Approval for the culling of more than 22,000 native black swans has been granted in Tasmania since 2014, with almost half of that quota coming from King Island alone, new data released under right to information laws has revealed.
The crop protection permit details come after outcry at images of injured birds, which are protected in the state, brandished in parliament last month by Greens environment spokesperson Rosalie Woodruff.
Issued by the Department of Primary Industries, Parks, Water and Environment, the permits are granted to landowners on application to manage the population of species that are causing damage to pasture and crops.
The total quota attached to these permits have authorised the culling of 20,000 animals across the state so far this year. From 2014, total quota numbers include 5000 wombats, 10,000 native hens, 50,000 forester kangaroos and 55,000 sulphur-crested cockatoos.
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Almost 73 per cent of the 12,000 permits were for the culling of brush tail possums, bennett's wallabies and Tasmanian pademelons - which feature no quota allocations.
Ms Woodruff said the latest data was an indication of the government's "dismissive attitude" to native animal protection - the true scale of which would never be known.
"Possibly most appalling of all, a 'quota' of six platypus were signed-off to be legally killed in this period."
A DPIPWE spokesperson said applications for the permits factor in the damage being caused, the abundance of the wildlife for which the permit is being sought, and the protected status of the species at a local, regional and state level.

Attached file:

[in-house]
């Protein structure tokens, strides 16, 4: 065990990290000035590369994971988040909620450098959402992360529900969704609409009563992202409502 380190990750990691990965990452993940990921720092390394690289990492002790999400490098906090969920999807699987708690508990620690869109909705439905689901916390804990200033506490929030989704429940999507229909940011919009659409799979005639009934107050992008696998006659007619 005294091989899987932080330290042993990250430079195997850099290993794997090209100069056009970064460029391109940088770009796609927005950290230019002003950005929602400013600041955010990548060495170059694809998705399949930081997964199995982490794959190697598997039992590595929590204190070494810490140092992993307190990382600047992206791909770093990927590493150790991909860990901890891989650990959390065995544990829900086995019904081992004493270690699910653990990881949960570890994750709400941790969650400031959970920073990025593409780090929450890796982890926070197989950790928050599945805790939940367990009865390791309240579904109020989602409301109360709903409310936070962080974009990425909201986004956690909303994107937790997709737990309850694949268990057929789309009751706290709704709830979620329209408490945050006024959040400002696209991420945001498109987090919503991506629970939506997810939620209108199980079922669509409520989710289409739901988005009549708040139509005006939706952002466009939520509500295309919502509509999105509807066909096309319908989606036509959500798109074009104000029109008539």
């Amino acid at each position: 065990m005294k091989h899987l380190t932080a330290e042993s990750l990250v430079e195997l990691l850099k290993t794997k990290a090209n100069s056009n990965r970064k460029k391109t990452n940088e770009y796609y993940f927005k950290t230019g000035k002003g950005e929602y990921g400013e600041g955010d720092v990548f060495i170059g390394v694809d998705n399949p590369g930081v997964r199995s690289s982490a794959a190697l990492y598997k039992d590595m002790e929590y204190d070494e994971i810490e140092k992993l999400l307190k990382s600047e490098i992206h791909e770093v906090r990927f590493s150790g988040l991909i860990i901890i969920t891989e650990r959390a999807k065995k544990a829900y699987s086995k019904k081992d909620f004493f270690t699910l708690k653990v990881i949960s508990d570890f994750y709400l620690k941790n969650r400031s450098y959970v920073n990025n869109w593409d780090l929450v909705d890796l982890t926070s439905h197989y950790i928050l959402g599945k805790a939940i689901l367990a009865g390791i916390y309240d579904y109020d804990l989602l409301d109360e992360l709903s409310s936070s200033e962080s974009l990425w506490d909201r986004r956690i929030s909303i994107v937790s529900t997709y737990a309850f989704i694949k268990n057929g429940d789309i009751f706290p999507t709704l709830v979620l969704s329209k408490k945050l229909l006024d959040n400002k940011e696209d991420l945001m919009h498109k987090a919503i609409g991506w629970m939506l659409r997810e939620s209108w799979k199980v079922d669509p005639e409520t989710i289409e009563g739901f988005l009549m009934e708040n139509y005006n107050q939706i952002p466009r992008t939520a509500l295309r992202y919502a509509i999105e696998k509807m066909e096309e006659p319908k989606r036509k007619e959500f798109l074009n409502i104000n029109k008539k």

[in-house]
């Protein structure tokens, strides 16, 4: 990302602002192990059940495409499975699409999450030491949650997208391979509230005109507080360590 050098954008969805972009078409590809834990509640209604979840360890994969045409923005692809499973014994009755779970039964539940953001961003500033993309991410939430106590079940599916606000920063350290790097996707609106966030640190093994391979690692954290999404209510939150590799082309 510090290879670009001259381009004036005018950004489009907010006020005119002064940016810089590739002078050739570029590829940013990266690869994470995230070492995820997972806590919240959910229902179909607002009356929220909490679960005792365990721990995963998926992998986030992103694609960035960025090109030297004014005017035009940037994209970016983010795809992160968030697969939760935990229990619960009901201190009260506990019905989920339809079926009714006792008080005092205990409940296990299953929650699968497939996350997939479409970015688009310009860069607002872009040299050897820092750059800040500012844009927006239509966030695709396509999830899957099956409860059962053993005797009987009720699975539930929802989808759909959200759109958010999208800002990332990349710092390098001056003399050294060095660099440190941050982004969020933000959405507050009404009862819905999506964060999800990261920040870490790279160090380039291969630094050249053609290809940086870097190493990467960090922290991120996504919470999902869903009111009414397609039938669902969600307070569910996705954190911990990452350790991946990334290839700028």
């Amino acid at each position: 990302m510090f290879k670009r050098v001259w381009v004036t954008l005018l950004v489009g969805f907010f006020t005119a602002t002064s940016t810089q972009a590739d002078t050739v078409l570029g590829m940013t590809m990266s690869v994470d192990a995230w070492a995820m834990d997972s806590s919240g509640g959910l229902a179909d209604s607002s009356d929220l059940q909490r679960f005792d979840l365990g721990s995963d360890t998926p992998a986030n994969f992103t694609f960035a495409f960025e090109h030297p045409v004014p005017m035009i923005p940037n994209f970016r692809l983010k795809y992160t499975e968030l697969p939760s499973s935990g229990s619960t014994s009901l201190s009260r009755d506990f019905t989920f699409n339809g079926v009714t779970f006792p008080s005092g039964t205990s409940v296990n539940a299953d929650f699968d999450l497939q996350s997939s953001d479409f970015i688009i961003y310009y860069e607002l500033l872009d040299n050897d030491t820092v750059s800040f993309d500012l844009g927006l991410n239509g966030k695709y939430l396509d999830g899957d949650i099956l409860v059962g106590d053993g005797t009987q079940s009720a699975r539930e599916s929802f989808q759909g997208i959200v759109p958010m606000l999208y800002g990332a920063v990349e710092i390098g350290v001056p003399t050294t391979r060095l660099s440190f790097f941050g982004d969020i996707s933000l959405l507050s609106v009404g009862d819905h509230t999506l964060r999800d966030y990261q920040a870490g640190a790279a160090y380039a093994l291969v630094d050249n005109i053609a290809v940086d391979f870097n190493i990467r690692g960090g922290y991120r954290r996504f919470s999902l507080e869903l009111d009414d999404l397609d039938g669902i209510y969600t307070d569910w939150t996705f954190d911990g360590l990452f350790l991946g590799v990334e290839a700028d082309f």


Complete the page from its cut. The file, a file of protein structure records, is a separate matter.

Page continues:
"All of this information is used to determine whether a permit is granted, the maximum numbers able to be taken under the permit, the period of the permit and the method to be used to take the wildlife," they said.
"Culling can only be carried out on the property the permit applies to."
They added that the department uses a range of mechanisms to inform sustainable management including annual monitoring and the setting of quotas and setting maximum numbers on permits.
Click on the dots in the map below for a breakdown of 2019 crop protection permit quotas by region as of August.
Ralph Cooper of BirdLife Tasmania said information about the monitoring of species, like the black swan, needed to be more openly available - with many potentially coming from the mainland due to drought conditions.
"We can't present evidence of that happening but we do have proxies," he said. "We've got enormous numbers of water fowl being driven across by the drought."
Mr Cooper said the swans can definitely be a problem, with the birds often drawn to the protein-rich grasses sown by cattle farmers. But he said culling was "completely indiscriminate".
He added that other methods to move the birds on, such as the use of drones, could also be investigated.
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